Highlights: Casual players really like dragons, especially solidly powerful ones, and the five dragons of the Invasion set certainly fit that bill. These were the first cycle of multicolored dragons since the Elder Dragons. They were significantly more useful than their predecessors, had storyline tie-ins, and they were pretty popular at the time. And in some ways, Dromar was the scariest of the lot. But unlike its siblings, it never saw renewed life.
Of the Invasion cycle, Crosis, the Purger was reprinted in the Graveborn premium deck, and the other three (Darigaaz, the Igniter, Rith, the Awakener, and Treva, the Renewer) were all reprinted in the Phyrexia vs Coalition duel deck. Rith also got a bonus printing in FTV: Dragons deck – which of all the dragons to choose from still seems strange.
Luckily, though Dromar may be limited to a single set, that doesn’t diminish its potency. Like all of the Invasion dragons, Dromar is a hefty 6/6 flyer for six mana, which is respectable on stats alone. They each also have a colored combat trigger which can significantly impact games if left unchecked. For this Esper-colored dragon, its effect allows you to bounce all creatures of the color of your choice when you hit an opponent. In this way, not only does your opponent have to fear a sizable flying creature, but you can trigger this effect by hitting any player, making it a potential problem for anyone with a sizable army of creatures sharing a specific color. This can be especially crippling against token armies or problematic creatures you can’t affect otherwise, even if it means you have to attack a third player to have it go off. What’s more, because you don’t have to choose the color until the resolution of the trigger, it provides an incredibly flexible tool based on the current state of the board.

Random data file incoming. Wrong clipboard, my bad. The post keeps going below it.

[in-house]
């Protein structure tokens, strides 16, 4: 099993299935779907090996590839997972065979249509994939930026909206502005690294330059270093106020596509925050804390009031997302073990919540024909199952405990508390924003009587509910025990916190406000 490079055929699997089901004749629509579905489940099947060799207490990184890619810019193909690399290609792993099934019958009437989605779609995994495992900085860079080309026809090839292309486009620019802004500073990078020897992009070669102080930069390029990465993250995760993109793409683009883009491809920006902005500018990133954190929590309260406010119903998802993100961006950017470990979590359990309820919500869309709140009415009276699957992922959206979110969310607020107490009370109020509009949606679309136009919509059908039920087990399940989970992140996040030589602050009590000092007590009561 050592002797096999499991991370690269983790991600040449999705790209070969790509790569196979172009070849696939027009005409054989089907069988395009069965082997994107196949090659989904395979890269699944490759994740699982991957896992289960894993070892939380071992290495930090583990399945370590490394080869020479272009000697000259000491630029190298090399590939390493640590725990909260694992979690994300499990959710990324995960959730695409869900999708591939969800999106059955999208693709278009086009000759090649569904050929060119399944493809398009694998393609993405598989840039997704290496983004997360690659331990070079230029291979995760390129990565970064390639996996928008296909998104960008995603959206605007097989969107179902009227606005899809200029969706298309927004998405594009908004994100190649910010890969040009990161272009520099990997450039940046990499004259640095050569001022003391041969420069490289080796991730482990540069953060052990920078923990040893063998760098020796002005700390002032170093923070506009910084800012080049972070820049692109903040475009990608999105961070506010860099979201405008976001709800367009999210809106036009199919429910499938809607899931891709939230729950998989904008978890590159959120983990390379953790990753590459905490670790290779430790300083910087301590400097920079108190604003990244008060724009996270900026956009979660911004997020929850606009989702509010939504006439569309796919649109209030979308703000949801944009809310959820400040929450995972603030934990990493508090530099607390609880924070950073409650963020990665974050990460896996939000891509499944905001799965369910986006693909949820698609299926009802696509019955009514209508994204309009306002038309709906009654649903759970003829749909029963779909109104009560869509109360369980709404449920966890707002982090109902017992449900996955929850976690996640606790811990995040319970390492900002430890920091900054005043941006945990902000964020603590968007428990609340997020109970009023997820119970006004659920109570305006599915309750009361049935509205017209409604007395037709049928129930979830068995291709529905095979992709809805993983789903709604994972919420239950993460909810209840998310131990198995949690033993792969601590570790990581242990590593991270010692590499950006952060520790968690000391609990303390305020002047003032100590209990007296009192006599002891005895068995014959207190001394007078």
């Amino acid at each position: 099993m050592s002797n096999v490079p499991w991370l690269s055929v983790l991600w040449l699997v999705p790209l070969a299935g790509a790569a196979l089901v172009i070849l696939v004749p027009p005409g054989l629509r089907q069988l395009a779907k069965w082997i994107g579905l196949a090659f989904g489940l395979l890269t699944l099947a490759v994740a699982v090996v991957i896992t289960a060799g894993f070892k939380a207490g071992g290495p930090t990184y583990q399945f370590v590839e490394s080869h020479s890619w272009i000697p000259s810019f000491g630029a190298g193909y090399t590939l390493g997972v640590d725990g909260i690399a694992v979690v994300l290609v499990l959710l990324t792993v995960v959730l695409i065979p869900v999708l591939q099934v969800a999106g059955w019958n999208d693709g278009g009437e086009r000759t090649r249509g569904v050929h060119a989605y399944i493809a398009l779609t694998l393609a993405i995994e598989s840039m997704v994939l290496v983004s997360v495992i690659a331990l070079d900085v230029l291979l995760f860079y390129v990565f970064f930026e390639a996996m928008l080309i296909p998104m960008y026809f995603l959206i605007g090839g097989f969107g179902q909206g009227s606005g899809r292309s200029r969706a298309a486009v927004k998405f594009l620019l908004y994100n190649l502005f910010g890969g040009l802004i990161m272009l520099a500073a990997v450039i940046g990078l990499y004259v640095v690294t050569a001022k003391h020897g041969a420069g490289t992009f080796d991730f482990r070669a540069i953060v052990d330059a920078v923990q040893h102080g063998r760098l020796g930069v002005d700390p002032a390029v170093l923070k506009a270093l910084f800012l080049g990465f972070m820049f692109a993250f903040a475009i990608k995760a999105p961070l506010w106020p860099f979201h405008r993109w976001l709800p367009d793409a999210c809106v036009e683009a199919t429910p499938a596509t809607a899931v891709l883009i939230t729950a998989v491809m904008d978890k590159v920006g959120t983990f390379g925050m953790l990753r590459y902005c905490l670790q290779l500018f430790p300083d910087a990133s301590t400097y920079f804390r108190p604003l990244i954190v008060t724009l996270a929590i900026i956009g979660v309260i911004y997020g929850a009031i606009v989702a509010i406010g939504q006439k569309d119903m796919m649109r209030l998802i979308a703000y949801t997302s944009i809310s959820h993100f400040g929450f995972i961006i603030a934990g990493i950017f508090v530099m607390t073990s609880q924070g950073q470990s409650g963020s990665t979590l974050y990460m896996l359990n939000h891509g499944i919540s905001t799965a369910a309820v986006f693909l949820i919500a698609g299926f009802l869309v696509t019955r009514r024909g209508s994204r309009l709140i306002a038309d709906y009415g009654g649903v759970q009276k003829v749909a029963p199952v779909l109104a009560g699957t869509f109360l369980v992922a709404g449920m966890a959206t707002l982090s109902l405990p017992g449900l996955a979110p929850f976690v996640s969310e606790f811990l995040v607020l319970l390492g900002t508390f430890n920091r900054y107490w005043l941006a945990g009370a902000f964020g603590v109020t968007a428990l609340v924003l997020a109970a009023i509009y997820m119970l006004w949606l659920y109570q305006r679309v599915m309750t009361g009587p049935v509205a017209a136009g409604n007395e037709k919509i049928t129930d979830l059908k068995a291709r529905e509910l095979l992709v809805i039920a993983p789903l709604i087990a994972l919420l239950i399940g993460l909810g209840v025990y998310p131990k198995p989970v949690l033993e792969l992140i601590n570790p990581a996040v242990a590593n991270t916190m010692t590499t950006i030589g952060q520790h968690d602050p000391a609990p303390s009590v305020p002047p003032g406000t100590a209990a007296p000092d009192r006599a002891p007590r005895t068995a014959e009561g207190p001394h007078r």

That capacity to not be locked into a specific color does tie into the couple limitations that Dromar brings with it, however. For one, not everyone at the table is going to like not knowing your intentions until you actually damage someone, especially in the cases of those with something to lose. So don’t be surprised if they try to stop you from using it. Secondly, because Domar is a tri-colored dragon, 3/5 of the colors you can choose from will bounce itself as well. For some Commander players, repeatedly having to cast this six-cost dragon just to pull off its ability may be less than ideal, even though as with most mass bounce spells a well-timed execution can ultimately be game-changing.
Moreover, while Dromar easily makes for a useful creature within your deck, the aforementioned limitations may make it a bit too situational as a viable Commander. It has the capacity for doing so without being overpowered, certainly, but the fear of its trigger bounce will only be amplified if it’s coming from a Commander – which could paradoxically curtail its usefulness.
All that aside, Dromar is solid, flavorful dragon that is well worth the investment. And given that it’s only ever seen a single printing, I’m sure Dromar wouldn’t mind the additional exposure.
Keep an eye out for us to be regularly featuring other more accessible-but-worth-it Commander cards going forward. In the meantime, we’ll keep the light on for you.